Thursday, September 27, 2012

Tuscany and Rome (Or, Zack's quest for the perfect gelato) - Part 1

When we left Venice, we moved on to Lucca by train.

Lucca is beautiful.  It is surrounded by an immaculate tree-lined wall (that you can walk on, bike on, and eat pizza on -- which we did) and contains narrow cobble stoned streets and lovely piazzas.  Most people there get around by bicycle, and the population is, apparently, very affluent, as I counted quite a few stylish older women riding vintage bicycles with Hermes handbags casually hanging from the handlebars.

Lucca is also the hometown of Puccini! I dragged Zack to all of the Puccini sites and then to a concert that evening featuring Mozart and Puccini arias.  Zack, unfortunately, preferred Mozart to Puccini.... my heart, of course, has always been with Giacomo.

The next day, we rented bikes and took to the streets! (...and then a pretty park along a river outside of Lucca).  We biked around for about 5 hours straight, which is good, since I believe we doubled-down on the gelato that day (we contemplated eating just gelato for one complete day, but never carried out the plan).

Then we were off to Siena to check out the Duomo (which was seriously tricked out!) and spend the night before we picked up our car the following morning:

Piazza del Campo-ing-out to check the iPad.

(Fiat) Panda in the wild.

The next day was ambitious - perhaps too ambitious...

Spain and Cortina (Redux)

Some random additional thoughts:

  • The Dali museum was awesome, much cooler than the Picasso museum, which was underwhelming (Sharon, upon viewing Picasso's study of  Las Meninas: "It's like that scene in Beetlejuice when everyone's head got shrunk;" Sharon, upon learning that Picasso's ceramic experiments had been gifted to the museum by the artist's widow: "Ugh, the widow Picasso was like, 'get it out of the house!'").
  • After our snack at Quimet y Quimet, we spent a few hours knocking back glasses of the house cava at El Xampanyet (ham was also consumed).  We made a temporary Japanese friend, who bought us cava and sardines and gave us some cryptic marriage advice: "It's really meaningful, but also not that meaningful."  He kept rubbing his belly; I thought he was encouraging us to procreate, but it turns out he just wanted a photo.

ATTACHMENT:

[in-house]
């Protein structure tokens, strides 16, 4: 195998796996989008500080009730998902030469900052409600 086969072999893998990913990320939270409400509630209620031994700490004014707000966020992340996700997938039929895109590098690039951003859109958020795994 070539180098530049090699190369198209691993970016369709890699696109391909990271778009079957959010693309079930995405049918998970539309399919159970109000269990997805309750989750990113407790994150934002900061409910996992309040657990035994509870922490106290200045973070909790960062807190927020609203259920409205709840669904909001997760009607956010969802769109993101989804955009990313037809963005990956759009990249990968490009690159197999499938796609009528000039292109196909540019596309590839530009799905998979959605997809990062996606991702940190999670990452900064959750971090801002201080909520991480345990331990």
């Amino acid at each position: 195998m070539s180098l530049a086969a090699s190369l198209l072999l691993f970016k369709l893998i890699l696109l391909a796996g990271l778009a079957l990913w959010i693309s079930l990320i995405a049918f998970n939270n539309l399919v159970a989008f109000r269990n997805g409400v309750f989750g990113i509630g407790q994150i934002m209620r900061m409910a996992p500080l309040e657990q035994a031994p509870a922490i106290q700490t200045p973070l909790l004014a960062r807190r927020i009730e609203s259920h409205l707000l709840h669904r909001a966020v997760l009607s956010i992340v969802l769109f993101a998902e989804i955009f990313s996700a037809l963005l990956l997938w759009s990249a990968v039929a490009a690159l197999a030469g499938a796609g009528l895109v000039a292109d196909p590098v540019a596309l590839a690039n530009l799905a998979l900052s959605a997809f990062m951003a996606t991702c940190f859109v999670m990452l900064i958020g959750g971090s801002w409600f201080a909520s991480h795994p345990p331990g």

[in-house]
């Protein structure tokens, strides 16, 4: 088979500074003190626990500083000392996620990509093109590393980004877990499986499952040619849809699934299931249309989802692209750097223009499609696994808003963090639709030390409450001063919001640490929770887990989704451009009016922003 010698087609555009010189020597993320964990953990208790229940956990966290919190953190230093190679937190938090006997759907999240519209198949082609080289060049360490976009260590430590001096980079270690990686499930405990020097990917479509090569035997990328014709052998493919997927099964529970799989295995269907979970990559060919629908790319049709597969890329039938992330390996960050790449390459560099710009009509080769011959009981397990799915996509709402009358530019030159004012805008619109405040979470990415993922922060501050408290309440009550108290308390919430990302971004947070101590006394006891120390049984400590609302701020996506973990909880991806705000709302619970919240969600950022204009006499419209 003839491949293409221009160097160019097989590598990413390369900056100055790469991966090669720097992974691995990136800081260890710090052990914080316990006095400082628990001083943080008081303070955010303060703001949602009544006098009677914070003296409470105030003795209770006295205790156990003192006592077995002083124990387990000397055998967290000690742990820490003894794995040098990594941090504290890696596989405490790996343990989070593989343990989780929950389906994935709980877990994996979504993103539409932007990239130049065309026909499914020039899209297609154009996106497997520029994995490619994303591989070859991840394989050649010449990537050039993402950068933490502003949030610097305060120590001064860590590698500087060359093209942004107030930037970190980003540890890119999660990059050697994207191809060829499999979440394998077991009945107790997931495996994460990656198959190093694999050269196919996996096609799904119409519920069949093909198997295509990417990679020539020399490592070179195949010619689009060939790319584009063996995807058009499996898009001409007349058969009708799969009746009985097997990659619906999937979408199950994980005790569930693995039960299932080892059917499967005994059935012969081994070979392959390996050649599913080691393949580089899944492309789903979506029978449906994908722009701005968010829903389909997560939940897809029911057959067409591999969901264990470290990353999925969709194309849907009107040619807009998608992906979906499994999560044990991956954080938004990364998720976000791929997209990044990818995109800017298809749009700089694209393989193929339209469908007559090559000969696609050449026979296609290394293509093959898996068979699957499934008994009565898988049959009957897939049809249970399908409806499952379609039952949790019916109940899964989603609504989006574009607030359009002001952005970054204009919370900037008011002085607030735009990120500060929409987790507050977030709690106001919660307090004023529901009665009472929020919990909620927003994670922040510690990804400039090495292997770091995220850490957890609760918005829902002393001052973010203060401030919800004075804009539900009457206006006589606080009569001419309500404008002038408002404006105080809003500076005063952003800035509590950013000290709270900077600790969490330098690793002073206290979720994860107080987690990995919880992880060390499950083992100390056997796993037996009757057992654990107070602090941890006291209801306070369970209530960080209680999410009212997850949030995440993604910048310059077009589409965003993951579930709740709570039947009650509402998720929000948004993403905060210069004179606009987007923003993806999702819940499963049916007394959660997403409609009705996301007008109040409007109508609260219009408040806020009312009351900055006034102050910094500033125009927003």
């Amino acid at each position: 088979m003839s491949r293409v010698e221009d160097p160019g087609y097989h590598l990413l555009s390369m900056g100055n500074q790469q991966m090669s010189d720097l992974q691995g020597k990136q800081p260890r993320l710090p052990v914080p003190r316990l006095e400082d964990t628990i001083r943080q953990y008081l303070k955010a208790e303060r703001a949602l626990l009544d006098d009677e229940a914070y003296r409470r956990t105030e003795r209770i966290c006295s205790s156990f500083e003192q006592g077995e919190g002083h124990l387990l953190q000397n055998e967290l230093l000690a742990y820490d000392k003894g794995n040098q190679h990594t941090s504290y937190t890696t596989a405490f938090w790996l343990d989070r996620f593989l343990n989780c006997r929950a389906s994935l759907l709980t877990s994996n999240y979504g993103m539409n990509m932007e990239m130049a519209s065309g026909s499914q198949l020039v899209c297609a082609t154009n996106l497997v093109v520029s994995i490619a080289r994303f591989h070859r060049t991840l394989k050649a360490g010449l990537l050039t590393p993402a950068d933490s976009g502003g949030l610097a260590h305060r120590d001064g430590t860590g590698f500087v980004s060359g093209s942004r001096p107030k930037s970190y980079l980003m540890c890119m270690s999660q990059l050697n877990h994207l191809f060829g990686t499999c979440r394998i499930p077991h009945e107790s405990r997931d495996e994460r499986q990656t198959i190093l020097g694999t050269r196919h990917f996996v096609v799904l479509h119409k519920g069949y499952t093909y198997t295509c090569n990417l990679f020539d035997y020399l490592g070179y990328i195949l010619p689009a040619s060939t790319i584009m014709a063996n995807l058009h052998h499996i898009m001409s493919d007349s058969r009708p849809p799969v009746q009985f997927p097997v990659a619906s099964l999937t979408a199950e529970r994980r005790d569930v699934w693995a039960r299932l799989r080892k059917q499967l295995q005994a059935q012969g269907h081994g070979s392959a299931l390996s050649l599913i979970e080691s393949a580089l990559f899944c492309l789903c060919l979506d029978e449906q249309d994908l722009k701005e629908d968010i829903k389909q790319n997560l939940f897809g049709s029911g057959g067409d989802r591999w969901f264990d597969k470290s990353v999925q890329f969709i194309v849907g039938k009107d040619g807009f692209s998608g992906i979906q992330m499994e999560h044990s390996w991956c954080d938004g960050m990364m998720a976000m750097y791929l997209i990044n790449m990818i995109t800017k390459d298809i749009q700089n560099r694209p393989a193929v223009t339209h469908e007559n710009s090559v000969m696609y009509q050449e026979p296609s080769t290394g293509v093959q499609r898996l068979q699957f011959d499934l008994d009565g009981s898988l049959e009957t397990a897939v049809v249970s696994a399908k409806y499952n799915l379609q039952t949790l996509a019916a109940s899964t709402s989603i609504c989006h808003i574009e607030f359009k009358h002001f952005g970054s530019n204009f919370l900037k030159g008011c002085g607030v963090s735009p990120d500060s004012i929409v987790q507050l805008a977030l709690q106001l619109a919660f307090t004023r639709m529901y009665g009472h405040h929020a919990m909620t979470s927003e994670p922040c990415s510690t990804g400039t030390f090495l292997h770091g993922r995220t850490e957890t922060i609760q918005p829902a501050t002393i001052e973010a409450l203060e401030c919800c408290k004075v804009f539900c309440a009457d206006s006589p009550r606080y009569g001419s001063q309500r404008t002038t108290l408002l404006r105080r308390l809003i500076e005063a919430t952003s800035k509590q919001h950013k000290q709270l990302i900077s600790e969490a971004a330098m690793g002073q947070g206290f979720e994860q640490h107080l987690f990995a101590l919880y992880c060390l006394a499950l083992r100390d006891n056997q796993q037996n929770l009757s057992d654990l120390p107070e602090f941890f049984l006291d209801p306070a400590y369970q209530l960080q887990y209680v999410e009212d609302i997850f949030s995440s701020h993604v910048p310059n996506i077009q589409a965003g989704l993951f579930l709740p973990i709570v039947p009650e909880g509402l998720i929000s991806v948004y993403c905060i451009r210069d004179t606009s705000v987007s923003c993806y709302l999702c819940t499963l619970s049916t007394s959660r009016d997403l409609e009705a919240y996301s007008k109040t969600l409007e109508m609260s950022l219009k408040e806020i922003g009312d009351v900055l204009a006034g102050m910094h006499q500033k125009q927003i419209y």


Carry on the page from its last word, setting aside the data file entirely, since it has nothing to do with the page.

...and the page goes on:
• The train ride from Genoa (really great Gelato; also, we strolled down dank, narrow streets, past kebab shops and 500 year-old facades covered in political graffiti -- although the youth of the city aren't without a sense of whimsy: they also drew some dicks on the wall of Christopher Columbus' house  -- and then squirted us out onto ancient, sun-drenched plazas; we met a septuagenarian from Lucca who sang us snatches of Puccini and told us about his business partner, who lived about 500 feet away from our Brooklyn apartment) to Cortina was pretty spectacular.  Well, the scenery was pretty spectacular; the seven-hour trip, not so much.
  • Cortina was a great little resort town, definitely ritzy, but flexibly so; you could buy $2000 sweaters at the Brunello Cuccinelli store across the street from our hotel, or treat yourself to an amazing glass of $6 pinot nero on the hotel's patio -- the only red wine that our twitchy, effusive waiter, Lorenzo, would deign to drink.  The food was phenomenal:  pizza with sausage and radicchio, ravioli with beets, ewe's milk cheese, and poppy seeds, spaetzle with spinach and speck, gnocchi in pomodoro sauce.
  • Sharon, of course, made friends wherever we went.  The first night in Cortina, her veal chop was a little too big to finish.  Fortunately, Sharon spotted another diner who might enjoy her leftovers:  a big, friendly golden retriever who sat patiently next to a nearby table, waiting for his owners to finish their french fries and mayonnaise.  
  • (Before we continue, let's take a moment to reflect on and appreciate the self-control exhibited by this noble animal, whose name we never learned.  Imagine that you're a dog.  You have maybe five major passions in life; three of those passions are eating, running around, and investigating new smells.  Your owners take you to a crowded restaurant, which is like ground zero for eating and running around and smelling things; all around you strangers are eating delicious food and making interesting noises, your doggy brain is awash in sensory input, every impulse you have is impelling you to jump on people, eat their beef medallions, root through their handbags.  But you don't, you resist, because you're a good dog.)